Although pianist Jeffrey Kahane has been a regular guest artist with the Oregon Symphony, his appearance with the orchestra on Saturday (October 27th) at the Arlene Schnitzer Concert Hall was a special occasion because of “Split,” a piano concerto that was written for him by the LA-based composer Andrew Norman. Kahane premiered the piece with the New York Philharmonic in 2015. This time around with the Oregon Symphony under the baton of Carlos Kalmar, Kahane played the revised version.
Yet, since there is no recording of the piece available commercially, it was difficult to know how much of the piece was revised. I checked out the interview that was posted online, and Norman mentioned that he added an additional piano part that was perhaps meant as an alter ego to the music that Kahane played. Norman also said that he did extensive revisions to the piece but they were not elaborated.
In any case, “Split” had a lot of snap, crackle, and pop with fragmentary passages for the soloist and the orchestra moving in various directions – sometimes like a ricocheting pinball. Crouched over the keyboard, Kahane would pounce on some notes, accenting the percussive sound of the piano. At other times, he played rhapsodic lines that reminded me of Liszt. But as soon as I thought the piece would settle in one direction, a sharp snap from the percussion battery would signal a change, causing Kahane and the orchestra to scramble in a new direction. Sometimes Kahane responded with a nervous jangle of sounds and then seem to lose track (intentionally) until only a few solitary notes dwindled away. Blatts and splats from the brass augmented choppy passages. Some segments had whispery high, ethereal tones that evaporated. Kahane and the woodwinds would bubble things up with a random quality. Lyrical snatches came and went from all corners.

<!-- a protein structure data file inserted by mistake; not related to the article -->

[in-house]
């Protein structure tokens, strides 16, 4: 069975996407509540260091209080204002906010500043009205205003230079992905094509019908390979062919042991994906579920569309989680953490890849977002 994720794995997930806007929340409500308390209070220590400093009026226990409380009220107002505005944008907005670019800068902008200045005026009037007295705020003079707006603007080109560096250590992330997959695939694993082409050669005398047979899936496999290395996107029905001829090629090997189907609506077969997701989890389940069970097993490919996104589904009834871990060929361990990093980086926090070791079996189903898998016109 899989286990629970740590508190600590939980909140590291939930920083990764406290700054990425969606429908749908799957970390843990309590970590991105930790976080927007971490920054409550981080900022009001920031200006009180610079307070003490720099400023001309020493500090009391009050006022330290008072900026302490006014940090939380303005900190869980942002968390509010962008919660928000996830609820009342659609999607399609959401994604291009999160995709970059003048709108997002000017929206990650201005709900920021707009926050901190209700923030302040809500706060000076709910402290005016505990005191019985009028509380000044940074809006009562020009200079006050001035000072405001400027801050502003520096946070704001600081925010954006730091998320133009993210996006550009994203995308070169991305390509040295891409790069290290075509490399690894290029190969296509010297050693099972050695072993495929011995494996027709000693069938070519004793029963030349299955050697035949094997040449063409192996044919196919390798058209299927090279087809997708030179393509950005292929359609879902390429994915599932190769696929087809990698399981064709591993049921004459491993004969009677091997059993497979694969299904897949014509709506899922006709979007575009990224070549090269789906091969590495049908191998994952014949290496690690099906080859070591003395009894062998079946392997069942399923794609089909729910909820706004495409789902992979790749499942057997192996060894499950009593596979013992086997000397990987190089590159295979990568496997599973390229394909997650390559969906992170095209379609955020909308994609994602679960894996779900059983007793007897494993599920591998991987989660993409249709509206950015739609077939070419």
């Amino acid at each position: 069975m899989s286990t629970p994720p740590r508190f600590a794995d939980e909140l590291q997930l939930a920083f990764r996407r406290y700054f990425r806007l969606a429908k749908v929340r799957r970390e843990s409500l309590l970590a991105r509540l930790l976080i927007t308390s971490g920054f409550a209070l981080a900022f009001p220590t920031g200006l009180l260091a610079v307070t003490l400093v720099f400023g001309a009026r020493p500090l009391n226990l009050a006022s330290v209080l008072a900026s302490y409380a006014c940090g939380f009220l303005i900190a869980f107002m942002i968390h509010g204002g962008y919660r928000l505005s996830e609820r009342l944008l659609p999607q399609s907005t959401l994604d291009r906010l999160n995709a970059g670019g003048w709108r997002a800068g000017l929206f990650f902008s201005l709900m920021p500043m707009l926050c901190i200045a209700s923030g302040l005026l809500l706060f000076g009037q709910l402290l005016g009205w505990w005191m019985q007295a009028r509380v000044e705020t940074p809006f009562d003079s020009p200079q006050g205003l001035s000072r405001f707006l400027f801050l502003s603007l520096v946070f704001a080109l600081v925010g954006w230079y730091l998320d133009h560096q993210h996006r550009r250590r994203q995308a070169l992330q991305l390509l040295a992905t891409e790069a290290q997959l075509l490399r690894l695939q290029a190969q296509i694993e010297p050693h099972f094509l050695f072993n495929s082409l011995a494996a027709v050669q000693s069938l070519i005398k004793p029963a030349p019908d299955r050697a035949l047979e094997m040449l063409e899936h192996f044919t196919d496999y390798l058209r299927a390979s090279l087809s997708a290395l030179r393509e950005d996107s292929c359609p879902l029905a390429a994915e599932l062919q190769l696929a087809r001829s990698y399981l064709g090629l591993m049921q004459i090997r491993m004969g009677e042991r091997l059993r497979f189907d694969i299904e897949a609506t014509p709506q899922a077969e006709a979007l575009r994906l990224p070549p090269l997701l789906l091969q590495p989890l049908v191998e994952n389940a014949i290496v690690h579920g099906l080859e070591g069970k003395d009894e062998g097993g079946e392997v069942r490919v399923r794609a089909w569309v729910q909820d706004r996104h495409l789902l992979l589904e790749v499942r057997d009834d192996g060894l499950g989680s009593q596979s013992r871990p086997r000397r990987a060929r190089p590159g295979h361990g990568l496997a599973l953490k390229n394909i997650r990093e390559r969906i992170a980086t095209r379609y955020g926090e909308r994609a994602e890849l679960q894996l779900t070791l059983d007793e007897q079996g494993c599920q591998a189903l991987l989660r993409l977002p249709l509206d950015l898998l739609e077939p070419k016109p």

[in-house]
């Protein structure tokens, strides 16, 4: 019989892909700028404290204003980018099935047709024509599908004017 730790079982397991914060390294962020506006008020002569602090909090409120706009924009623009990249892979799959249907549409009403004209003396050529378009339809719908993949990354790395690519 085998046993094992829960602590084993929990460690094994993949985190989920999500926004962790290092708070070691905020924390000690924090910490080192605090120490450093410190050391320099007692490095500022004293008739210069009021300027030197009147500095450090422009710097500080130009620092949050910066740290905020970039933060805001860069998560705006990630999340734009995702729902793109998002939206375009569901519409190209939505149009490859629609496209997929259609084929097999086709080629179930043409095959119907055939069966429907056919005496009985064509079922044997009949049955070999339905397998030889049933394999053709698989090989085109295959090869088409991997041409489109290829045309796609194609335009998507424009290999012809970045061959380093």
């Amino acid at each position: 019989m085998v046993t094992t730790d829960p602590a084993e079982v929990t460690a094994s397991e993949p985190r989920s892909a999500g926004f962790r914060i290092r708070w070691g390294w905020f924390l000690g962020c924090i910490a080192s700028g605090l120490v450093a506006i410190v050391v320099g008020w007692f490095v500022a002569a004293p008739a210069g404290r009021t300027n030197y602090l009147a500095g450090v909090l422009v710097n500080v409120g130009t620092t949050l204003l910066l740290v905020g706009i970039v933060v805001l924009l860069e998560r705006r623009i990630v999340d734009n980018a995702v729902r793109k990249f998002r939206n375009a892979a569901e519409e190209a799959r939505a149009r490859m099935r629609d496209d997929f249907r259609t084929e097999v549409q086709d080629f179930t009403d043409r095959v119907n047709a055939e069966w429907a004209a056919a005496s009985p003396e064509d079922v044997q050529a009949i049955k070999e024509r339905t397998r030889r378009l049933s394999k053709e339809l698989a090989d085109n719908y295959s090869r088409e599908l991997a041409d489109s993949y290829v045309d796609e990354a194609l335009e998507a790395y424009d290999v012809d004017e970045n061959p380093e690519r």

Because of its scattershot style, “Split” might be Norman’s take on the multitasking we live in. Whatever the case, he was on hand to take a bow from an audience that was genuinely appreciative.
The big and familiar piece on the program was Tchaikovsky’s Fourth Symphony, which received a superb performance from the opening blast of the Fate motif to the furiously triumphant finale,. The ensemble cooked up a full-bodied Russian stew with a terrific dark, soulful sound. Some phrases in the pizzicato-ing second movement needed to diminuendo more, but the all-in-all the playing expressed an outstanding combination of precision and emotion, resulting in a standing-ovation from the audience. Kudos all around… especially to the woodwinds and timpanist Jonathan Greeney.
The concert opened with “Three Dance Episodes” from Bernstein’s “On the Town,” a musical that depicts three sailors on 24-leave in New York City during WWII. The terrific orchestration of the concert suite captures the adventurous spirit of the trio and their encounters.
The first interlude (“The Great Lover”) featured a loose-limbed and jaunty theme that was augmented by interruptions from jokey woodwinds and flashes of brass. The second (“Lonely Town”) was imbued with, subdued clarinets, a smoky trumpet sound from Jeffrey Work, moody strings, and swaggering brass. The third (“Times Square”) alternated between blustery clarinet riffs by Mark Dubac, a saunter into a saucy night club, and the hectic pulse of people, vehicles, lights, tall buildings, and all.